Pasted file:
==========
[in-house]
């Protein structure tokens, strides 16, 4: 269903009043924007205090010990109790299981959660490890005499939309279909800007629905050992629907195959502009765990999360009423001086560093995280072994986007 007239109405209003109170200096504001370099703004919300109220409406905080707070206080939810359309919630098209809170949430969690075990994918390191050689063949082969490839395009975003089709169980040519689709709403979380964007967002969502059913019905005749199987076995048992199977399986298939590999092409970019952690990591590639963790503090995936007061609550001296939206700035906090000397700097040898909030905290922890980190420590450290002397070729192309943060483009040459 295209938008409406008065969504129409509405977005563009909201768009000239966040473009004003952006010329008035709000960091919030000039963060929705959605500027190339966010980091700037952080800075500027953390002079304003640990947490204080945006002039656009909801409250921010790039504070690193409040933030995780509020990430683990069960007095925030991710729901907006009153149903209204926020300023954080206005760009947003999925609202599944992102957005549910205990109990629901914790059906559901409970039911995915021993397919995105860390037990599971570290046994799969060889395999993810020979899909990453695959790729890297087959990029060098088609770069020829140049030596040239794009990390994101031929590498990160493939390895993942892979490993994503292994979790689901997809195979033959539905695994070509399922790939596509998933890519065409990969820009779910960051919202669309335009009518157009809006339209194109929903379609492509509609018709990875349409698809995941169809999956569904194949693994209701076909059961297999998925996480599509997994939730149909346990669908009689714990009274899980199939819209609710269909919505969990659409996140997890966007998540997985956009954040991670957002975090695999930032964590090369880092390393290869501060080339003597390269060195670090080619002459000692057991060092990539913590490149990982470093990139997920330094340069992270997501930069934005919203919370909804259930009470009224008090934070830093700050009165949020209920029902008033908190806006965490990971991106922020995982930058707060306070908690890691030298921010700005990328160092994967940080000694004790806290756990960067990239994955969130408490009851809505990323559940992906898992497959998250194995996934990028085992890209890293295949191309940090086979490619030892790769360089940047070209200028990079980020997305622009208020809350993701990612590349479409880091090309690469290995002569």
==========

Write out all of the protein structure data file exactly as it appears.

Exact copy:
[in-house]
């Protein structure tokens, strides 16, 4: 269903009043924007205090010990109790299981959660490890005499939309279909800007629905050992629907195959502009765990999360009423001086560093995280072994986007 007239109405209003109170200096504001370099703004919300109220409406905080707070206080939810359309919630098209809170949430969690075990994918390191050689063949082969490839395009975003089709169980040519689709709403979380964007967002969502059913019905005749199987076995048992199977399986298939590999092409970019952690990591590639963790503090995936007061609550001296939206700035906090000397700097040898909030905290922890980190420590450290002397070729192309943060483009040459 295209938008409406008065969504129409509405977005563009909201768009000239966040473009004003952006010329008035709000960091919030000039963060929705959605500027190339966010980091700037952080800075500027953390002079304003640990947490204080945006002039656009909801409250921010790039504070690193409040933030995780509020990430683990069960007095925030991710729901907006009153149903209204926020300023954080206005760009947003999925609202599944992102957005549910205990109990629901914790059906559901409970039911995915021993397919995105860390037990599971570290046994799969060889395999993810020979899909990453695959790729890297087959990029060098088609770069020829140049030596040239794009990390994101031929590498990160493939390895993942892979490993994503292994979790689901997809195979033959539905695994070509399922790939596509998933890519065409990969820009779910960051919202669309335009009518157009809006339209194109929903379609492509509609018709990875349409698809995941169809999956569904194949693994209701076909059961297999998925996480599509997994939730149909346990669908009689714990009274899980199939819209609710269909919505969990659409996140997890966007998540997985956009954040991670957002975090695999930032964590090369880092390393290869501060080339003597390269060195670090080619002459000692057991060092990539913590490149990982470093990139997920330094340069992270997501930069934005919203919370909804259930009470009224008090934070830093700050009165949020209920029902008033908190806006965490990971991106922020995982930058707060306070908690890691030298921010700005990328160092994967940080000694004790806290756990960067990239994955969130408490009851809505990323559940992906898992497959998250194995996934990028085992890209890293295949191309940090086979490619030892790769360089940047070209200028990079980020997305622009208020809350993701990612590349479409880091090309690469290995002569």